WYD renews SCJ seminarian’s commitment to vocation
Posted on by Sacred Heart
“Today I said Yes once again to God!”
Frater Juan Carlos (“Juancho”) Castañeda Rojas was one of several members of the US Province who accompanied a youth group from Our Lady of Guadalupe, Houston, to World Youth Day in Poland. The experience of being with SCJs from around the world was especially significant to him since the trip took place just before he was to renew his vows with the community.
“Today I said Yes once again to God!” wrote Frater Juancho. “Renewed by my participation in World Youth Day and the message of Pope Francis to all of us to ‘not be afraid to say yes to Him,’ I renewed my vows as a member of the congregation of the Priests of the Sacred Heart. I do so with the strongest conviction that it is rewarding and amazing to say YES to God! Truly, I believe that I have been called to be a servant of love and prophet of reconciliation following Fr. Dehon teachings.”
Reflecting on WYD
About World Youth Day itself, Frater Junacho wrote the following:
Our pilgrimage to World Youth Day was full of many incredible experiences. We not only got to know about Poland’s culture, history, food, religiosity, and values but were able to share those experiences with members of the Dehonian family from many countries. There is a Polish saying that goes something like this: “When there is a guest in your house, it is like having Jesus in your house.” Well, I truly believe that it is true. We had the honor of meeting an incredible family: the Polish people. It was a family that did not just open the door of its house to us but gave us a sincere and warm welcome that made us feel a part of their family.
They really practice sheltering the homeless and feeding the hungry because, believe me, there was always good food waiting for us when we were there. It was clear that our presence in their country meant a lot to the people of Poland because they were so nice and welcoming to us. This was obvious during our many long walks when people greeted us warmly and offered us water to drink so that we could continue with our journey.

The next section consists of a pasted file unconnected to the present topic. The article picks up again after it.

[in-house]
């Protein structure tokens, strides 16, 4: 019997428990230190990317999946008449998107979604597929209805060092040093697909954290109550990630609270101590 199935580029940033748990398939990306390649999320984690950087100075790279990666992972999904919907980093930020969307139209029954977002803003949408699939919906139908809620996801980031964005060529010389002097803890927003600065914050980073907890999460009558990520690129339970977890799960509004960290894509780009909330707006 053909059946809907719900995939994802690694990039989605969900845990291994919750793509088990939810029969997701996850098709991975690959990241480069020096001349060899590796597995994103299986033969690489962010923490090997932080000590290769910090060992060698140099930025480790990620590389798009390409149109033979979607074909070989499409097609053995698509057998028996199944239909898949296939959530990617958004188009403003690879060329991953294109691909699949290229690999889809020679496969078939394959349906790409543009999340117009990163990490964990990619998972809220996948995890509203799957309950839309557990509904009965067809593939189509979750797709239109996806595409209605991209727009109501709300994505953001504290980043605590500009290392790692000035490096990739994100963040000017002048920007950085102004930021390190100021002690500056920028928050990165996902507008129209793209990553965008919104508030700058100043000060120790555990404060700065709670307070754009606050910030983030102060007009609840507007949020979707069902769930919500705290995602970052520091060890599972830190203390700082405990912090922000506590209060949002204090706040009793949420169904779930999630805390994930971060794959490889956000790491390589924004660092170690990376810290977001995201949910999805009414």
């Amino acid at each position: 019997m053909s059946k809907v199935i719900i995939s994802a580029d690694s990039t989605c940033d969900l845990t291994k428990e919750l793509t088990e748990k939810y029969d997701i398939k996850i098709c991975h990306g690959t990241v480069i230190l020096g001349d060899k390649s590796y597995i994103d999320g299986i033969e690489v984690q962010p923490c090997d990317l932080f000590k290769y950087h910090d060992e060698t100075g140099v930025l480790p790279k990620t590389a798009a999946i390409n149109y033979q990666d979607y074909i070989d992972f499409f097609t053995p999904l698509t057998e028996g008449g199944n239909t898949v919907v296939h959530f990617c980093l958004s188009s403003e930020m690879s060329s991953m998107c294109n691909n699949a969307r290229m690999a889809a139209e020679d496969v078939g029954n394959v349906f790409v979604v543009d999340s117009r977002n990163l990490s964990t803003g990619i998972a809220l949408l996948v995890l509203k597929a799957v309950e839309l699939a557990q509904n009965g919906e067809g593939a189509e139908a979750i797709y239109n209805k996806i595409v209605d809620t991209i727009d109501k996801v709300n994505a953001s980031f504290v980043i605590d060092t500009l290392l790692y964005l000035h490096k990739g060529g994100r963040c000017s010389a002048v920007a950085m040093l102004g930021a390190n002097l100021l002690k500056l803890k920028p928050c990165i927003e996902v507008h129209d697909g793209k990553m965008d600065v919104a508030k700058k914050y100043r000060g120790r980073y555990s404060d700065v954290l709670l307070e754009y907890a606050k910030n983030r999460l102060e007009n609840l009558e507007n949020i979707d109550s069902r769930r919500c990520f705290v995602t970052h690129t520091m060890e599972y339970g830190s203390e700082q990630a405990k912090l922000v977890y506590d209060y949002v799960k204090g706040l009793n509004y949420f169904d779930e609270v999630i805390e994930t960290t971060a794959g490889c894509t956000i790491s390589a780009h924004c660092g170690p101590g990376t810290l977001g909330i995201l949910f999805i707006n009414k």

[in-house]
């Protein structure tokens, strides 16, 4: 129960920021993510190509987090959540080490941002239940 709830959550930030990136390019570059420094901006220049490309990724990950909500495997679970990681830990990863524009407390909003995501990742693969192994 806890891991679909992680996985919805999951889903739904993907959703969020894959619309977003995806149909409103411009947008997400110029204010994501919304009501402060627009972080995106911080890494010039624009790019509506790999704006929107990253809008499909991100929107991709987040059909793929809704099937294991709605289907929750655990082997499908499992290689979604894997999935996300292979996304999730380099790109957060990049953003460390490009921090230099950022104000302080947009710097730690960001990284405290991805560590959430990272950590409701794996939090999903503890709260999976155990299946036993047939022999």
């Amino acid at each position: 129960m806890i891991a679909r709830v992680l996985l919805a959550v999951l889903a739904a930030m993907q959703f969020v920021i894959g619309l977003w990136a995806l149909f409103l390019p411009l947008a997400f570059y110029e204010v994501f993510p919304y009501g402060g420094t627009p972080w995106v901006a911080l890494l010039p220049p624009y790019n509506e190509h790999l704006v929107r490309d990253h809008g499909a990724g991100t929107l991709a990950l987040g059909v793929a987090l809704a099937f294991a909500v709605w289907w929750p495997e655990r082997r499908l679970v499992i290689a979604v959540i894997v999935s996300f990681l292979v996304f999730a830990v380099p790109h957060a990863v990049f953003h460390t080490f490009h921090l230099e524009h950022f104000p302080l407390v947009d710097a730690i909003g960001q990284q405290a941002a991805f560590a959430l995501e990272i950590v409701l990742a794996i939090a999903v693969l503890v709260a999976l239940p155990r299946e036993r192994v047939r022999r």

That was another work of mercy that was clearly practiced, giving drink to the thirsty.
Visiting concentration camps where millions of people were killed was an overwhelming experience. Those places are a reminder of what we as human beings are capable of doing when there is darkness and evil in our hearts. Visiting there is not the same as reading about the atrocities that occurred in those places in a book or online. To have been there and having walked the same roads that they walked was a life-changing experience for me. There rests the souls of so many people. By praying for their eternal rest, and for the end of their suffering and agony, we were able to complete an act of mercy for them.
During our pilgrimage, I was able to better understand the worldwide presence of the Priests of the Sacred Heart by seeing how our spirituality lives in the hearts of so many young people. It gave me a new powerful feeling to see the impact that we, as Dehonians, have. It was also a confirmation just before my renewal of vows that when I said YES to God as a member of the congregation it was the best decision that I ever made.
Father Dehon told us to get out of the sacristy and not just to proclaim the good news, but be an active example of it. In his message to young people Pope Francis invited all of us to get out of our comfort zones and to work to make positive changes in the world. As I prepare myself to go to Brazil for my pastoral year, I am carrying with me Pope Francis’s message and desire to make change by offering my gifts to the world and to be a Dehonian who shows love and mercy to the world.
This pilgrimage experience was life-changing for me. I will keep all these memories in my heart as a reminder that saying yes to God is worthy, that saying yes to God is incredibly rewarding, and that saying yes to God and living my vocation as an SCJ is an incredible experience that gives joy to my life.
As this pilgrimage came to an end, I took with me the message that Mercy is an action, mercy is our invitation to be present for our brothers and sisters. Mercy does not recognize language or culture, mercy does not have barriers; mercy comes from deep within our hearts; mercy is a call to change.